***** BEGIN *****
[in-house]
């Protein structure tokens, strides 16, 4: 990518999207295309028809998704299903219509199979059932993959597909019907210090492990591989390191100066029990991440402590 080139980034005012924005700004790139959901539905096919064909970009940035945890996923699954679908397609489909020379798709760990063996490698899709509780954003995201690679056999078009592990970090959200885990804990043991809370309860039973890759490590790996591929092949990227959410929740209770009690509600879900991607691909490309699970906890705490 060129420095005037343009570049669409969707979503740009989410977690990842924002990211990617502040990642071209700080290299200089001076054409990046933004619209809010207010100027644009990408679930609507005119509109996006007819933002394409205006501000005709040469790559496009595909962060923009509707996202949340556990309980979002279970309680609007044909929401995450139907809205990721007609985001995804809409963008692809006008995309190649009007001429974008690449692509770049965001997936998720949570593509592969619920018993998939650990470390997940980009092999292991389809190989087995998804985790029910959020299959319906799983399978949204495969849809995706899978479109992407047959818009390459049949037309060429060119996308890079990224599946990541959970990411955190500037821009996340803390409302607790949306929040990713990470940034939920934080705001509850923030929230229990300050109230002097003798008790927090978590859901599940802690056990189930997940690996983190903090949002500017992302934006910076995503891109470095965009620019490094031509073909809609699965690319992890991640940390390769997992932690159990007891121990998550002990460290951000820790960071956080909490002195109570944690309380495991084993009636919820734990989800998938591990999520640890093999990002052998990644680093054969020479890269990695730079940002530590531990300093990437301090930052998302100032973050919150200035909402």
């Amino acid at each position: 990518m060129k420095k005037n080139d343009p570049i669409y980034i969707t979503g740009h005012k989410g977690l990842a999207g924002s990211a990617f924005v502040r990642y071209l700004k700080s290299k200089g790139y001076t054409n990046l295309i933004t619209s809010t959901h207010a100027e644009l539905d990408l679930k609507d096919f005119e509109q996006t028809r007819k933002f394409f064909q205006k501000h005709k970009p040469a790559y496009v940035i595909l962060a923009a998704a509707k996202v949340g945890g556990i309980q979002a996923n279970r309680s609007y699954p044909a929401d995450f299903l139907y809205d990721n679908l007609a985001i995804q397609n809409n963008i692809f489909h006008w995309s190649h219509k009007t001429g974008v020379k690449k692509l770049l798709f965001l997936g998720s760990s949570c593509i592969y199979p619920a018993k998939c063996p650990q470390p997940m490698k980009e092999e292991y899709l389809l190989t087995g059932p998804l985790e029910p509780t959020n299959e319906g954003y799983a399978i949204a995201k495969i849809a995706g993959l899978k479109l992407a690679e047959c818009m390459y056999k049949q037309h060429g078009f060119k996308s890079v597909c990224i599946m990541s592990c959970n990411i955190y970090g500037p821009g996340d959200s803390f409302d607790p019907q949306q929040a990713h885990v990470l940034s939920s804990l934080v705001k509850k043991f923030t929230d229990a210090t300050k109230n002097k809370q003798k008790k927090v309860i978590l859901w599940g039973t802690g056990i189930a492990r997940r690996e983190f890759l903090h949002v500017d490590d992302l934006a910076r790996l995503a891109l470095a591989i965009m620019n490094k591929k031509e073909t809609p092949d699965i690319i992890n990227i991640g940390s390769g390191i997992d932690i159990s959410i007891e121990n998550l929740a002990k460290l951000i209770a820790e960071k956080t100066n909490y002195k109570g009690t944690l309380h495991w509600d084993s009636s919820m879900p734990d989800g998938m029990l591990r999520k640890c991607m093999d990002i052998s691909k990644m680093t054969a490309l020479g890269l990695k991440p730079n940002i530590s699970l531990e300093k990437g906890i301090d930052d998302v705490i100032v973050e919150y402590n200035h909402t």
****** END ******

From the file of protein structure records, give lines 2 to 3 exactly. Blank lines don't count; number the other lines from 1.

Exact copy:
């Protein structure tokens, strides 16, 4: 990518999207295309028809998704299903219509199979059932993959597909019907210090492990591989390191100066029990991440402590 080139980034005012924005700004790139959901539905096919064909970009940035945890996923699954679908397609489909020379798709760990063996490698899709509780954003995201690679056999078009592990970090959200885990804990043991809370309860039973890759490590790996591929092949990227959410929740209770009690509600879900991607691909490309699970906890705490 060129420095005037343009570049669409969707979503740009989410977690990842924002990211990617502040990642071209700080290299200089001076054409990046933004619209809010207010100027644009990408679930609507005119509109996006007819933002394409205006501000005709040469790559496009595909962060923009509707996202949340556990309980979002279970309680609007044909929401995450139907809205990721007609985001995804809409963008692809006008995309190649009007001429974008690449692509770049965001997936998720949570593509592969619920018993998939650990470390997940980009092999292991389809190989087995998804985790029910959020299959319906799983399978949204495969849809995706899978479109992407047959818009390459049949037309060429060119996308890079990224599946990541959970990411955190500037821009996340803390409302607790949306929040990713990470940034939920934080705001509850923030929230229990300050109230002097003798008790927090978590859901599940802690056990189930997940690996983190903090949002500017992302934006910076995503891109470095965009620019490094031509073909809609699965690319992890991640940390390769997992932690159990007891121990998550002990460290951000820790960071956080909490002195109570944690309380495991084993009636919820734990989800998938591990999520640890093999990002052998990644680093054969020479890269990695730079940002530590531990300093990437301090930052998302100032973050919150200035909402």
């Amino acid at each position: 990518m060129k420095k005037n080139d343009p570049i669409y980034i969707t979503g740009h005012k989410g977690l990842a999207g924002s990211a990617f924005v502040r990642y071209l700004k700080s290299k200089g790139y001076t054409n990046l295309i933004t619209s809010t959901h207010a100027e644009l539905d990408l679930k609507d096919f005119e509109q996006t028809r007819k933002f394409f064909q205006k501000h005709k970009p040469a790559y496009v940035i595909l962060a923009a998704a509707k996202v949340g945890g556990i309980q979002a996923n279970r309680s609007y699954p044909a929401d995450f299903l139907y809205d990721n679908l007609a985001i995804q397609n809409n963008i692809f489909h006008w995309s190649h219509k009007t001429g974008v020379k690449k692509l770049l798709f965001l997936g998720s760990s949570c593509i592969y199979p619920a018993k998939c063996p650990q470390p997940m490698k980009e092999e292991y899709l389809l190989t087995g059932p998804l985790e029910p509780t959020n299959e319906g954003y799983a399978i949204a995201k495969i849809a995706g993959l899978k479109l992407a690679e047959c818009m390459y056999k049949q037309h060429g078009f060119k996308s890079v597909c990224i599946m990541s592990c959970n990411i955190y970090g500037p821009g996340d959200s803390f409302d607790p019907q949306q929040a990713h885990v990470l940034s939920s804990l934080v705001k509850k043991f923030t929230d229990a210090t300050k109230n002097k809370q003798k008790k927090v309860i978590l859901w599940g039973t802690g056990i189930a492990r997940r690996e983190f890759l903090h949002v500017d490590d992302l934006a910076r790996l995503a891109l470095a591989i965009m620019n490094k591929k031509e073909t809609p092949d699965i690319i992890n990227i991640g940390s390769g390191i997992d932690i159990s959410i007891e121990n998550l929740a002990k460290l951000i209770a820790e960071k956080t100066n909490y002195k109570g009690t944690l309380h495991w509600d084993s009636s919820m879900p734990d989800g998938m029990l591990r999520k640890c991607m093999d990002i052998s691909k990644m680093t054969a490309l020479g890269l990695k991440p730079n940002i530590s699970l531990e300093k990437g906890i301090d930052d998302v705490i100032v973050e919150y402590n200035h909402t």